It used to be a truism that English-speaking audiences didn’t want to watch films with subtitles, but we started to notice a shift in the market in the past few years, possibly because streaming platforms made foreign language films more readily accessible, or just because people spent so much time at work watching muted videos with subtitles on Facebook. Either way, when Bong Joon-Ho’s Parasite became the first non-English language film to win the Academy Award for Best Picture earlier this year, we knew we had to launch an initiative that we had been thinking about for a while: an opportunity for films set in the UK in which the story dialogue would be primarily in a language other than English.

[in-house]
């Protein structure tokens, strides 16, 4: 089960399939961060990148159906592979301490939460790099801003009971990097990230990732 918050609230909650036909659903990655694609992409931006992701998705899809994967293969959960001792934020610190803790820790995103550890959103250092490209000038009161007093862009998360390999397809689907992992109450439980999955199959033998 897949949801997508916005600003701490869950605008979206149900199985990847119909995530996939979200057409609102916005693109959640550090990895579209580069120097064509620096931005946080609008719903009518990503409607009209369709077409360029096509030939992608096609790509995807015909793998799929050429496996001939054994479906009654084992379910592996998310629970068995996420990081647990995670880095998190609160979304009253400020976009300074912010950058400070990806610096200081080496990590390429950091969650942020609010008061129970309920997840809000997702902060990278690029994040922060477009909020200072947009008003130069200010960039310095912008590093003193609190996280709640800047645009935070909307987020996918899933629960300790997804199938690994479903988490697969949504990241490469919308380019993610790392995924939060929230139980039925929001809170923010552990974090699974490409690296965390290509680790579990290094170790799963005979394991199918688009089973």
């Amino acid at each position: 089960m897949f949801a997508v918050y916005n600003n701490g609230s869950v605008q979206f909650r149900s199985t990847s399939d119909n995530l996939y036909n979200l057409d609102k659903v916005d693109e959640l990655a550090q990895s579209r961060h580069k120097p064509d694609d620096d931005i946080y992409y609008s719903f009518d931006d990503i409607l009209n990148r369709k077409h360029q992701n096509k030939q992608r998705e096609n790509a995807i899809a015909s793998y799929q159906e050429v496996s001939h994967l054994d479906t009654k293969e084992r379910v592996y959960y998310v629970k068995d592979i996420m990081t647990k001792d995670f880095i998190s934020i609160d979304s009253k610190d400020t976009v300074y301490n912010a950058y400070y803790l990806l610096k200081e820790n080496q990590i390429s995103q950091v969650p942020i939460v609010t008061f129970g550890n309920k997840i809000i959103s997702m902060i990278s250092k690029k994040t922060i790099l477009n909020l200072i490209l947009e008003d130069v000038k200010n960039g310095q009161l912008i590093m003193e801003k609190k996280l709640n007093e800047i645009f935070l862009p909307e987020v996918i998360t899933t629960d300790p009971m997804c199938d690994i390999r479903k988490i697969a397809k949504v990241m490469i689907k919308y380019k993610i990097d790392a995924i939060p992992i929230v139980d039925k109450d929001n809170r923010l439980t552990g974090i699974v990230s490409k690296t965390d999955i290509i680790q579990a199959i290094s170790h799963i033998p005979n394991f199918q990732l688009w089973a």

Unsurprisingly, filmmakers didn’t wait for us: that same trend had already started in the UK in the past few years. In a film like Sarah Gavron’s Brick Lane, made in 2008 and entirely set in Shoreditch, the centre of the British Bangladeshi community, the decision that the characters would speak English rather than Bengali wasn’t questioned. Yet more recent films seem to have shifted towards using the language that the characters would most naturally speak at home. This is for instance the case of Bassam Tariq’s Mogul Mowgli (2020), currently on digital platforms, which tells the story of a British Pakistani rapper on the verge of success, who is suddenly struck by an auto-immune disease. In this film, the protagonist and his family speak mostly Urdu among themselves, as they would in real life.